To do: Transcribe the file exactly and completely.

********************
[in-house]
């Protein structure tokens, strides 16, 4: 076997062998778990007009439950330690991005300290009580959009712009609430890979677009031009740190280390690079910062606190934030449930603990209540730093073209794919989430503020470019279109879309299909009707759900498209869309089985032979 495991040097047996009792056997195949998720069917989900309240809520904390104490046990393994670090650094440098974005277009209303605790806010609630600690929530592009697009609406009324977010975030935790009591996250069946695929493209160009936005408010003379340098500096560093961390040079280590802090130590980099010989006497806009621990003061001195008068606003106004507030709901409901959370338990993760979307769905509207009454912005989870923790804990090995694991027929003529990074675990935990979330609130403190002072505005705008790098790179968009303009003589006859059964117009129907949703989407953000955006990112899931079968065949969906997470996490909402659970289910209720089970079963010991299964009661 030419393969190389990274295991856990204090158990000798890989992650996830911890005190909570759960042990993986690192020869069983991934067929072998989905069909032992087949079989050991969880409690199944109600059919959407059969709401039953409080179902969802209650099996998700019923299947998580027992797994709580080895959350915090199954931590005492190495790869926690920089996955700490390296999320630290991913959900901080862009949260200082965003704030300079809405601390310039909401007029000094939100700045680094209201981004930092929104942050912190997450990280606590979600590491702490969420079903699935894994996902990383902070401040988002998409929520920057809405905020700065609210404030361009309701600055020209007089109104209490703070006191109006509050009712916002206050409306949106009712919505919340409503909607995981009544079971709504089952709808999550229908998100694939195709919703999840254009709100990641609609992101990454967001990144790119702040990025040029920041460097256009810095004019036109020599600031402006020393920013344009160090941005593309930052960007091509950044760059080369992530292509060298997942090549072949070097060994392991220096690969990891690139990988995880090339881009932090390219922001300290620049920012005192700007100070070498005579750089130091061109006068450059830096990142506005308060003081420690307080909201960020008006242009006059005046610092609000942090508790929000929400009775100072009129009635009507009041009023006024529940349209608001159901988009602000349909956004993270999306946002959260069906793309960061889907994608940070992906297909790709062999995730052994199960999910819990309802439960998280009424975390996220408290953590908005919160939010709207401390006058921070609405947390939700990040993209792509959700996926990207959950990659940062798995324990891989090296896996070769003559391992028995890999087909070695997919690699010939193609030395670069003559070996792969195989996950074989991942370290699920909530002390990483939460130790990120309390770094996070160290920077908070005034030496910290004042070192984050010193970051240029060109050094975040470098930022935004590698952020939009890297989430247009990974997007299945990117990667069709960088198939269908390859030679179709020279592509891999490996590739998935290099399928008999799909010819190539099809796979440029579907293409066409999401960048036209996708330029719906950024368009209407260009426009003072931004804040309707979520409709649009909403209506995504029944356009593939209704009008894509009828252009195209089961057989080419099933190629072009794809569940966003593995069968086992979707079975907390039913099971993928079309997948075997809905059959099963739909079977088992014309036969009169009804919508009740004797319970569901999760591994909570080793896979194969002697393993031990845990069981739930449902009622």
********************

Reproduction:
[in-house]
């Protein structure tokens, strides 16, 4: 076997062998778990007009439950330690991005300290009580959009712009609430890979677009031009740190280390690079910062606190934030449930603990209540730093073209794919989430503020470019279109879309299909009707759900498209869309089985032979 495991040097047996009792056997195949998720069917989900309240809520904390104490046990393994670090650094440098974005277009209303605790806010609630600690929530592009697009609406009324977010975030935790009591996250069946695929493209160009936005408010003379340098500096560093961390040079280590802090130590980099010989006497806009621990003061001195008068606003106004507030709901409901959370338990993760979307769905509207009454912005989870923790804990090995694991027929003529990074675990935990979330609130403190002072505005705008790098790179968009303009003589006859059964117009129907949703989407953000955006990112899931079968065949969906997470996490909402659970289910209720089970079963010991299964009661 030419393969190389990274295991856990204090158990000798890989992650996830911890005190909570759960042990993986690192020869069983991934067929072998989905069909032992087949079989050991969880409690199944109600059919959407059969709401039953409080179902969802209650099996998700019923299947998580027992797994709580080895959350915090199954931590005492190495790869926690920089996955700490390296999320630290991913959900901080862009949260200082965003704030300079809405601390310039909401007029000094939100700045680094209201981004930092929104942050912190997450990280606590979600590491702490969420079903699935894994996902990383902070401040988002998409929520920057809405905020700065609210404030361009309701600055020209007089109104209490703070006191109006509050009712916002206050409306949106009712919505919340409503909607995981009544079971709504089952709808999550229908998100694939195709919703999840254009709100990641609609992101990454967001990144790119702040990025040029920041460097256009810095004019036109020599600031402006020393920013344009160090941005593309930052960007091509950044760059080369992530292509060298997942090549072949070097060994392991220096690969990891690139990988995880090339881009932090390219922001300290620049920012005192700007100070070498005579750089130091061109006068450059830096990142506005308060003081420690307080909201960020008006242009006059005046610092609000942090508790929000929400009775100072009129009635009507009041009023006024529940349209608001159901988009602000349909956004993270999306946002959260069906793309960061889907994608940070992906297909790709062999995730052994199960999910819990309802439960998280009424975390996220408290953590908005919160939010709207401390006058921070609405947390939700990040993209792509959700996926990207959950990659940062798995324990891989090296896996070769003559391992028995890999087909070695997919690699010939193609030395670069003559070996792969195989996950074989991942370290699920909530002390990483939460130790990120309390770094996070160290920077908070005034030496910290004042070192984050010193970051240029060109050094975040470098930022935004590698952020939009890297989430247009990974997007299945990117990667069709960088198939269908390859030679179709020279592509891999490996590739998935290099399928008999799909010819190539099809796979440029579907293409066409999401960048036209996708330029719906950024368009209407260009426009003072931004804040309707979520409709649009909403209506995504029944356009593939209704009008894509009828252009195209089961057989080419099933190629072009794809569940966003593995069968086992979707079975907390039913099971993928079309997948075997809905059959099963739909079977088992014309036969009169009804919508009740004797319970569901999760591994909570080793896979194969002697393993031990845990069981739930449902009622």